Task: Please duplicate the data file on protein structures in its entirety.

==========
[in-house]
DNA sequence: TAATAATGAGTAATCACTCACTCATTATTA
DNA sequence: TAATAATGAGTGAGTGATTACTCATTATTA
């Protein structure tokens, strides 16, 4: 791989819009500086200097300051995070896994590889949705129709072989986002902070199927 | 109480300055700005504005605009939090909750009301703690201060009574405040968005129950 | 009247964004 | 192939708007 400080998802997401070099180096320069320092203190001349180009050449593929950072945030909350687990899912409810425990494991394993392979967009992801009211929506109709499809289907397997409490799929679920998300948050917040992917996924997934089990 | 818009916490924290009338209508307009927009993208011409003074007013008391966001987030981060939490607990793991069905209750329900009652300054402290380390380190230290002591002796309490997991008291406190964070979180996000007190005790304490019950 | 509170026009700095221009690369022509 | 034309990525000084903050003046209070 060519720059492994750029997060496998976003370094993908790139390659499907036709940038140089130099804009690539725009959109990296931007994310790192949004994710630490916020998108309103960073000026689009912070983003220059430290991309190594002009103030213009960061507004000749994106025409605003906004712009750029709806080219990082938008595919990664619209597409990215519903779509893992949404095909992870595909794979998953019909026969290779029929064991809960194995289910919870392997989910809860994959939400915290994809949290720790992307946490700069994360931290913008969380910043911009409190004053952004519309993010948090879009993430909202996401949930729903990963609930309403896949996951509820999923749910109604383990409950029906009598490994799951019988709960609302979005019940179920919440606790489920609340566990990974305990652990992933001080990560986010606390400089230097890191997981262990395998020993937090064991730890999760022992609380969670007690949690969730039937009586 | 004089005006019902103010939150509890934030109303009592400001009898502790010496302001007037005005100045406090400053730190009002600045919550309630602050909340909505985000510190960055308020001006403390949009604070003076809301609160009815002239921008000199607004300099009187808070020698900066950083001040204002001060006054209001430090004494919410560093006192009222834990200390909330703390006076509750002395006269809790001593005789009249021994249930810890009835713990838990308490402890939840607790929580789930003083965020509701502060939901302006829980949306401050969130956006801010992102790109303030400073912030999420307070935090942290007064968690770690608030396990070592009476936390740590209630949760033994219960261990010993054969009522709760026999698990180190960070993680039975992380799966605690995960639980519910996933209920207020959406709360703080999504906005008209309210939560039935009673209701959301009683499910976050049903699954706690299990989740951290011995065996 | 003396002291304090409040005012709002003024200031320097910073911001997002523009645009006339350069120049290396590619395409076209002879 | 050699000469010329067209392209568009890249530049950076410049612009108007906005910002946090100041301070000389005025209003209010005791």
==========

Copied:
[in-house]
DNA sequence: TAATAATGAGTAATCACTCACTCATTATTA
DNA sequence: TAATAATGAGTGAGTGATTACTCATTATTA
């Protein structure tokens, strides 16, 4: 791989819009500086200097300051995070896994590889949705129709072989986002902070199927 | 109480300055700005504005605009939090909750009301703690201060009574405040968005129950 | 009247964004 | 192939708007 400080998802997401070099180096320069320092203190001349180009050449593929950072945030909350687990899912409810425990494991394993392979967009992801009211929506109709499809289907397997409490799929679920998300948050917040992917996924997934089990 | 818009916490924290009338209508307009927009993208011409003074007013008391966001987030981060939490607990793991069905209750329900009652300054402290380390380190230290002591002796309490997991008291406190964070979180996000007190005790304490019950 | 509170026009700095221009690369022509 | 034309990525000084903050003046209070 060519720059492994750029997060496998976003370094993908790139390659499907036709940038140089130099804009690539725009959109990296931007994310790192949004994710630490916020998108309103960073000026689009912070983003220059430290991309190594002009103030213009960061507004000749994106025409605003906004712009750029709806080219990082938008595919990664619209597409990215519903779509893992949404095909992870595909794979998953019909026969290779029929064991809960194995289910919870392997989910809860994959939400915290994809949290720790992307946490700069994360931290913008969380910043911009409190004053952004519309993010948090879009993430909202996401949930729903990963609930309403896949996951509820999923749910109604383990409950029906009598490994799951019988709960609302979005019940179920919440606790489920609340566990990974305990652990992933001080990560986010606390400089230097890191997981262990395998020993937090064991730890999760022992609380969670007690949690969730039937009586 | 004089005006019902103010939150509890934030109303009592400001009898502790010496302001007037005005100045406090400053730190009002600045919550309630602050909340909505985000510190960055308020001006403390949009604070003076809301609160009815002239921008000199607004300099009187808070020698900066950083001040204002001060006054209001430090004494919410560093006192009222834990200390909330703390006076509750002395006269809790001593005789009249021994249930810890009835713990838990308490402890939840607790929580789930003083965020509701502060939901302006829980949306401050969130956006801010992102790109303030400073912030999420307070935090942290007064968690770690608030396990070592009476936390740590209630949760033994219960261990010993054969009522709760026999698990180190960070993680039975992380799966605690995960639980519910996933209920207020959406709360703080999504906005008209309210939560039935009673209701959301009683499910976050049903699954706690299990989740951290011995065996 | 003396002291304090409040005012709002003024200031320097910073911001997002523009645009006339350069120049290396590619395409076209002879 | 050699000469010329067209392209568009890249530049950076410049612009108007906005910002946090100041301070000389005025209003209010005791």